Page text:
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Ashcroft censors a critical report

By Nicole Colson | November 7, 2003 | Page 2

ATTORNEY GENERAL John Ashcroft and his Justice Department have some dirty laundry to hide. And they aren't above censoring a critical report to keep it tucked out of sight.

In June 2002, the Justice Department underwent a voluntary audit by the consulting group KPMG. KPMG's report uncovered serious flaws with the department's hiring, promotion and retention of minorities. "The department does face significant diversity issues," the report concluded. "Whites and minorities, as well as men and women, perceive differences in many aspects of the work climate. For example, minorities are significantly more likely than whites to cite stereotyping, harassment and racial tension as characteristics of the work climate."

According to KPMG, while minorities account for 15 percent of the department's attorneys, they make up just 7 percent of career management-level attorneys and 11 percent of supervisory assistant U.S. attorneys. But these findings never made it into the "public" report.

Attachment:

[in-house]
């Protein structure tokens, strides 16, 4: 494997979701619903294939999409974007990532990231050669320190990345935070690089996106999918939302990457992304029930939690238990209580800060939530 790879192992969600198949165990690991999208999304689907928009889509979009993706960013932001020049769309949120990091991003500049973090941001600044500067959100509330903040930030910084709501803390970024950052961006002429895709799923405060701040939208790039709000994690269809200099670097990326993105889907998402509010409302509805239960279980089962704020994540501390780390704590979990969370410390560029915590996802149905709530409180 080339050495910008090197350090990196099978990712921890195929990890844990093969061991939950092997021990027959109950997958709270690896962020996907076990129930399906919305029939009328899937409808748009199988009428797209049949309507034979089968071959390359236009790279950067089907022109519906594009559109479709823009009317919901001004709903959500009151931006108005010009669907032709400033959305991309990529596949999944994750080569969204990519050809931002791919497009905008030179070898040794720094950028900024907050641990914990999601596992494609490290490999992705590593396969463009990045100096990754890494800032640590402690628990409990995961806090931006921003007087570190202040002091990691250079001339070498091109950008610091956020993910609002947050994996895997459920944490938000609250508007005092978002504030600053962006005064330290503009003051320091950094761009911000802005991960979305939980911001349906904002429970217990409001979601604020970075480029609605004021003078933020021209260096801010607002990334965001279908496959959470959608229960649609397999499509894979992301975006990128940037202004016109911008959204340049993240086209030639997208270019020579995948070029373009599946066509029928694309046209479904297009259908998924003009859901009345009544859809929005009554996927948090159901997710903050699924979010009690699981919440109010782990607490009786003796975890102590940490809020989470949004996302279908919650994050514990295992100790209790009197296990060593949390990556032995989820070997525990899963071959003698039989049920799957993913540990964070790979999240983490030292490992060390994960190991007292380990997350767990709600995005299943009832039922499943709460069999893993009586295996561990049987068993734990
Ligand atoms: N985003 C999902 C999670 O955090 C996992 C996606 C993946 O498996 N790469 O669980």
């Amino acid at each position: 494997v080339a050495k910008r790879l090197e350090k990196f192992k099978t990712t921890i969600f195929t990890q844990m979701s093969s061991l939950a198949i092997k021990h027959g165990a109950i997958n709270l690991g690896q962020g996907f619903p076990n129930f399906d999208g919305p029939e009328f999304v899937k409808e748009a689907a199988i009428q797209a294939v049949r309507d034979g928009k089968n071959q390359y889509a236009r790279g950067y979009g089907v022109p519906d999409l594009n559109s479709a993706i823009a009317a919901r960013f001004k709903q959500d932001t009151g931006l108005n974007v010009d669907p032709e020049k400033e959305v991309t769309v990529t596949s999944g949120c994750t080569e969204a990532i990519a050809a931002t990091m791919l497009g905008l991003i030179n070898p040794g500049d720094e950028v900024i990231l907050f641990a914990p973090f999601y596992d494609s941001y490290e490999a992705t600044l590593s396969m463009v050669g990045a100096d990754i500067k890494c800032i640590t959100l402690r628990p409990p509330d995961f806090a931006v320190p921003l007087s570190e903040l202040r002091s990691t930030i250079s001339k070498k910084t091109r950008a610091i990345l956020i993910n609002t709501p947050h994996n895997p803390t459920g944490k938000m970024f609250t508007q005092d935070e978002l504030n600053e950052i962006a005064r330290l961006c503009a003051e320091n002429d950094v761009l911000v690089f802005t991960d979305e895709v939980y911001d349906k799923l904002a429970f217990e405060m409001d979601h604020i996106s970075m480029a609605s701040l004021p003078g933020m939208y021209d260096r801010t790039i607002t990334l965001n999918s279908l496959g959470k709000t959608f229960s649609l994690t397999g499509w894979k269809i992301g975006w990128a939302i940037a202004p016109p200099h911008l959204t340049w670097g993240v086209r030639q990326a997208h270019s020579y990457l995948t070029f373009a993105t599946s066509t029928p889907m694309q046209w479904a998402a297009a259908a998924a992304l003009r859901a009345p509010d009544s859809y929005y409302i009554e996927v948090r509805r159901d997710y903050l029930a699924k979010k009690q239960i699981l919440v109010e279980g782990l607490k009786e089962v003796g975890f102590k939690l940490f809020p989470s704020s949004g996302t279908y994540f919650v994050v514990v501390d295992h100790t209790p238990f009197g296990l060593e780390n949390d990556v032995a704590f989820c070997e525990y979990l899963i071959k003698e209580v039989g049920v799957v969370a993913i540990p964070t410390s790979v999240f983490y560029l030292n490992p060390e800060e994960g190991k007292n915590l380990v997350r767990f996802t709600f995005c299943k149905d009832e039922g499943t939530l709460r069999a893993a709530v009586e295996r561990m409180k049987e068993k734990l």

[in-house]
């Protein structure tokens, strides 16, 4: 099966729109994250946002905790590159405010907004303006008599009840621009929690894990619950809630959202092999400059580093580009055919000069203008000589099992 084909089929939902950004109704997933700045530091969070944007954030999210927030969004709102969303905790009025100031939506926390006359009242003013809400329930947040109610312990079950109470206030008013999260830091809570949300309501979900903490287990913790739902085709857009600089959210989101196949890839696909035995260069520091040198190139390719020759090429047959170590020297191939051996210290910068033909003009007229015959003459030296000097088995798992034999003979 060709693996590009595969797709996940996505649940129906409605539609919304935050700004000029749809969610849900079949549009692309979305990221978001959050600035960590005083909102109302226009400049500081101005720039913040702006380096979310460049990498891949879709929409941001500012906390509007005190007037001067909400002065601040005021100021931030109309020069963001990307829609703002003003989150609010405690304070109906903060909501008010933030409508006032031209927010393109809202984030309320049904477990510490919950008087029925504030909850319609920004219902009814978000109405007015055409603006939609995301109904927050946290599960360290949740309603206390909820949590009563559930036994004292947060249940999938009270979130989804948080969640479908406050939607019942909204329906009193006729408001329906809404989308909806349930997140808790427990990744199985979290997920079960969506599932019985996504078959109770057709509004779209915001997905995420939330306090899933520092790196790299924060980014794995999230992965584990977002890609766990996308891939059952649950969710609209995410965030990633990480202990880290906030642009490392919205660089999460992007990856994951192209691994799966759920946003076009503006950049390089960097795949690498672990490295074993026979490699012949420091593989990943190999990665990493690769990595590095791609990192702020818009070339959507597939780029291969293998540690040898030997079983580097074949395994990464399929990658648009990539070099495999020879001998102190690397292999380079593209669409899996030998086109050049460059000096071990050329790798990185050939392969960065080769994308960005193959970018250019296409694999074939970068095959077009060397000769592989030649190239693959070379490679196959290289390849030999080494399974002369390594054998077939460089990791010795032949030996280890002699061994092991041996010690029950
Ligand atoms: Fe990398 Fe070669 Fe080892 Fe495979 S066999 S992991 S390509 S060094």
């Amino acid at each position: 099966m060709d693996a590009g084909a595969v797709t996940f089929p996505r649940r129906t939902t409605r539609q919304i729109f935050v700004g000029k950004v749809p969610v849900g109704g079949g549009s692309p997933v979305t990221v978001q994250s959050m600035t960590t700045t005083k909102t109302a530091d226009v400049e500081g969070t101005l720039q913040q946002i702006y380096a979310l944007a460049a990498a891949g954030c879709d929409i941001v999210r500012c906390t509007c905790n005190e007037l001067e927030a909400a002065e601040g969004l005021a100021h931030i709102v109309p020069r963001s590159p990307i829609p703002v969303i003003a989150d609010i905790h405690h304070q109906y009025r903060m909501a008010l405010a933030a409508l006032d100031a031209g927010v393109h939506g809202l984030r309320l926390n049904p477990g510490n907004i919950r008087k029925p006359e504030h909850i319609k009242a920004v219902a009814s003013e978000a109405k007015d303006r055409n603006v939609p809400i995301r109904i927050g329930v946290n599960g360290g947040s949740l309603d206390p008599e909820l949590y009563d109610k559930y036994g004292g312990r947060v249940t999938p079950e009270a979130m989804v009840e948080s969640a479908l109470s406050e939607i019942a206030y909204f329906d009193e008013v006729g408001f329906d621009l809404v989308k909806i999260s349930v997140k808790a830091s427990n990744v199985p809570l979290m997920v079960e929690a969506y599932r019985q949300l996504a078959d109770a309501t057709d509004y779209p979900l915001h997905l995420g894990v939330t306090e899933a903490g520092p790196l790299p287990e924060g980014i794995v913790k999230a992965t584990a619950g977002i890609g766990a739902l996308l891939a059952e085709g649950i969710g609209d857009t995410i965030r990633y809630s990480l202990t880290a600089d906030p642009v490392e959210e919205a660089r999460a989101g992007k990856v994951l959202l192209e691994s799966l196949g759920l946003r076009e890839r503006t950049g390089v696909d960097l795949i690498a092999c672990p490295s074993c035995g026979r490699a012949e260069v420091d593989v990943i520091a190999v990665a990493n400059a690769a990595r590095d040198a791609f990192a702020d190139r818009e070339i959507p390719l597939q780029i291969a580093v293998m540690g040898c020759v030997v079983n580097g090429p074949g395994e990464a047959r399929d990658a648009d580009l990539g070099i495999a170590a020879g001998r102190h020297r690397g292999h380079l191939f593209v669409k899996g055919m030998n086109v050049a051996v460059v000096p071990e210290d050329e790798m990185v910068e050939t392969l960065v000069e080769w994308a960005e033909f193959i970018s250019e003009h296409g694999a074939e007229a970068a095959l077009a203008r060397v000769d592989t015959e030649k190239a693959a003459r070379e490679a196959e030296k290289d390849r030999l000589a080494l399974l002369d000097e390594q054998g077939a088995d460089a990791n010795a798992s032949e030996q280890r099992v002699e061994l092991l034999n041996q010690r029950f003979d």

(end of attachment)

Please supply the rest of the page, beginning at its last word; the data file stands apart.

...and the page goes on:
That's because when the report was finally posted to the Justice Department's Web site two weeks ago, it was edited so heavily that half of its 186 pages were blacked out. According to the Associated Press, whoever edited the report chose to delete most of the conclusions and recommendations. In other words, the incriminating stuff.

The deleted passages were recovered thanks to Russ Kick, a self-described "information archeologist" who electronically stripped out the black lines hiding the full text. "The Justice Department has sought to hide from the public statistically significant findings of discrimination against minorities within its ranks," said David Shaffer, a lawyer who has represented employees of federal agencies in class-action discrimination suits, told the New York Times.

Still, the Justice Department defends its censorship. "This was a study that we commissioned of our own volition to get a look at what our work force looked like," snipped Stacey Plaskett Duffy, a senior counsel to the deputy attorney general. "We didn't have to let people know we were doing this."

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